First I would like to say I have read all of James Lee Burke's books, and obviously enjoy the Authors writing very much. No other writer can describe atmosphere and the surroundings like this author. That being said I felt that this may well be Mr. Burke's swan song. The Dave Robicheaux series became stale towards the end, as I felt we had been there and done that before. So I hope the Glass Rainbow was the last in the series. Feast Day of Fools also suffers from being repetitive, only in this case it is repetitive throughout the book. The lead character Hackberry Holland is an older version of Dave Robicheaux, but their ideals are the same, which I believe are also those of the author. The government, FBI, Military, and war are always bad. The problem with these convictions is that they don't hold up when facing reality. Hackberry Holland is so predictable in the way he behaves throughout the book that it detracts from the story. The villains in this book are many, with "the Preacher" being the best. He is a combination of so many levels of evil, and rage, yet also has a very interesting view of morality. I hope that Mr. Burke will not continue with this series or the Dave Robicheaux series, so that we the reader, will be able to focus on his outstanding talent as a writer, throughout his long career. The Author is entitled to his beliefs and opinions regarding how the world is and who is responsible for all of its evil, I just wish he would chose to put it in his memoirs or in a book of nonfiction, rather than in to this series of books. This book takes many current headlines, wrap them around government conspiracies, Leftist viewpoints, which not even Oliver Stone has landed upon, and creates a book that from another author would be acceptable. From someone as remarkable James Lee Burke this is not how I want to remember his work.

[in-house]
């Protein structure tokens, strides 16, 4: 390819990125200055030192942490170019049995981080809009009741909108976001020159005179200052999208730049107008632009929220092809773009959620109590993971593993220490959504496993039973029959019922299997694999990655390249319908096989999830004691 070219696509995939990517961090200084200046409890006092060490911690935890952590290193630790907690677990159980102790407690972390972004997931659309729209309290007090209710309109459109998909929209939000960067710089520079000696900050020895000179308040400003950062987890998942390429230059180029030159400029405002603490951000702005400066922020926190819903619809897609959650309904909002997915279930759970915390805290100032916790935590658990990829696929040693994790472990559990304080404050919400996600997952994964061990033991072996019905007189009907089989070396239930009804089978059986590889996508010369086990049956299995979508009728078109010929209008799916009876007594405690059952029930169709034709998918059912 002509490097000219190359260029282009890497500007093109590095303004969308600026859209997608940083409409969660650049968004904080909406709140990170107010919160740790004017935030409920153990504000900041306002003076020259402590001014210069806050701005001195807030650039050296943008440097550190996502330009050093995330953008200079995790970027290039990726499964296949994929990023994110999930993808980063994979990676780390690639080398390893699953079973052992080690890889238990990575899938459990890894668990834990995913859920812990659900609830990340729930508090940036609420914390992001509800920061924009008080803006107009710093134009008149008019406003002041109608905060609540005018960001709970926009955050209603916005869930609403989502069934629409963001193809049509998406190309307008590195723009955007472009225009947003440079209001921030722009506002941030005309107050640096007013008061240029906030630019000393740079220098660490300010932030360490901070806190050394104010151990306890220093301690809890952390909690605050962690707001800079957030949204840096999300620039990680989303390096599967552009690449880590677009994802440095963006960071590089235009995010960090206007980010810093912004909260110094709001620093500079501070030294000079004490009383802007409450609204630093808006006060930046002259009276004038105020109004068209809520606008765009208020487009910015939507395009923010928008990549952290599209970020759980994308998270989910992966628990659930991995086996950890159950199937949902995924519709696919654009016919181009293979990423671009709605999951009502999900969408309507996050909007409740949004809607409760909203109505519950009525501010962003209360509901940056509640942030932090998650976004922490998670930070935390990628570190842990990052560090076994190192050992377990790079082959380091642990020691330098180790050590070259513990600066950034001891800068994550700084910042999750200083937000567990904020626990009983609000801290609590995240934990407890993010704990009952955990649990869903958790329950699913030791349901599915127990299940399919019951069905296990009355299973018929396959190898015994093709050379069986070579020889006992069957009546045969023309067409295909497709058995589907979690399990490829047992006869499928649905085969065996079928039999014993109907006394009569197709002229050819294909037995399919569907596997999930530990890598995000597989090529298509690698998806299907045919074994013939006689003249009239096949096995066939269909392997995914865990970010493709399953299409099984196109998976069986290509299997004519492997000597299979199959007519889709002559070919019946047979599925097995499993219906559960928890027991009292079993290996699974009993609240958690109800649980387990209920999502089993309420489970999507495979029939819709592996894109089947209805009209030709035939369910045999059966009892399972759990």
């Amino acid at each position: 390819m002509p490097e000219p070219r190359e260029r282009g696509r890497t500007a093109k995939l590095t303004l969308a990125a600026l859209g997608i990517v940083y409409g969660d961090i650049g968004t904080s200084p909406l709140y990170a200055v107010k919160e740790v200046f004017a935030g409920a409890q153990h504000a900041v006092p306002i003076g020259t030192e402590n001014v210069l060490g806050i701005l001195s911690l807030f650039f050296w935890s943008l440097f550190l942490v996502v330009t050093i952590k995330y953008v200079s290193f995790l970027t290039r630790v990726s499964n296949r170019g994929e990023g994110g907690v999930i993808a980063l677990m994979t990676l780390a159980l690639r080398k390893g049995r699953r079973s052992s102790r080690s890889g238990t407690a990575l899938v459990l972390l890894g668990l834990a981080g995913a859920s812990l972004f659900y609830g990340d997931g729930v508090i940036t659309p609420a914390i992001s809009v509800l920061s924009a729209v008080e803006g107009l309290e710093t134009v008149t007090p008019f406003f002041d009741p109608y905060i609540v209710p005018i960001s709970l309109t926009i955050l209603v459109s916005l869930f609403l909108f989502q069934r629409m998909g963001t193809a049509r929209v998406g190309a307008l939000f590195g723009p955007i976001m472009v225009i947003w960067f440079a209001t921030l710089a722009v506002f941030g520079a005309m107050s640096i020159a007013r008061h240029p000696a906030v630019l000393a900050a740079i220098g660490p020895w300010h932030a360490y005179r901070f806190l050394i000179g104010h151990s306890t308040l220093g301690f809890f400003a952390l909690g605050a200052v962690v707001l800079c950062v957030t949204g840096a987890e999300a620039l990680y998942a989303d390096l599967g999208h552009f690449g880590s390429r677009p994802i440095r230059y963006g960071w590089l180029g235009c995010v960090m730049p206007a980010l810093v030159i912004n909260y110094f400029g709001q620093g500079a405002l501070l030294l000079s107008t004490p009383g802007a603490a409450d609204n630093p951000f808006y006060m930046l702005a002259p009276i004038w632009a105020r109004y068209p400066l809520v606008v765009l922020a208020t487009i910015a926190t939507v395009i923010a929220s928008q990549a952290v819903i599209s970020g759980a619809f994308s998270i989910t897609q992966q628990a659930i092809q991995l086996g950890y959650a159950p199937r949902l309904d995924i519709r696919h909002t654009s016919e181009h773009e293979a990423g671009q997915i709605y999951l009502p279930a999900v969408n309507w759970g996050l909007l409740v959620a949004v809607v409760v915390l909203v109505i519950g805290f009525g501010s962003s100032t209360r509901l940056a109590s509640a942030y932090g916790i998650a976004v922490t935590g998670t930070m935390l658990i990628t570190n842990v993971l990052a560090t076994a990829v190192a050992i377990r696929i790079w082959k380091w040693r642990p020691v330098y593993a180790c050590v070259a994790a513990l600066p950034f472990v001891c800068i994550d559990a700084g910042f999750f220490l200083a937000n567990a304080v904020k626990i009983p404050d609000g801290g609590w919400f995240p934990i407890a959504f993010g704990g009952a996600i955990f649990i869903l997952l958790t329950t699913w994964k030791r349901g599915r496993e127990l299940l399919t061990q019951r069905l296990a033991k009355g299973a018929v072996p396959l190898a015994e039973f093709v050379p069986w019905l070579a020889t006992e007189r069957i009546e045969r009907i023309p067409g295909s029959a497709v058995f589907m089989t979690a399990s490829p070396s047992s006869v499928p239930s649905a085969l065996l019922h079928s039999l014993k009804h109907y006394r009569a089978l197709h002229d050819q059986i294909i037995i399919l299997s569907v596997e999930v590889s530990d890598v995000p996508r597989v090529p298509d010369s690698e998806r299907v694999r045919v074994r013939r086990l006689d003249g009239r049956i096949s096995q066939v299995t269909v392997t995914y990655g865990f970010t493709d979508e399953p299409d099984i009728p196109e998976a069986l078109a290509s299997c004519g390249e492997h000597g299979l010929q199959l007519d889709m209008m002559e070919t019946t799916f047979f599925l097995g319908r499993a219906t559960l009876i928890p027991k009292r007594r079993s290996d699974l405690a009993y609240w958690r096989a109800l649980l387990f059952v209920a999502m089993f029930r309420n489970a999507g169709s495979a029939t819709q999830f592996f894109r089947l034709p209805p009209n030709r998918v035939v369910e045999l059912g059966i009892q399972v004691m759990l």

7 of 8 people found the following review helpful
This could well be Burke's best. He has said that in the past about other books and who's to say that he was wrong? He's the most consistent writer in contemporary American letters and his `quality control' is absolute, so each new book could be considered a possible best.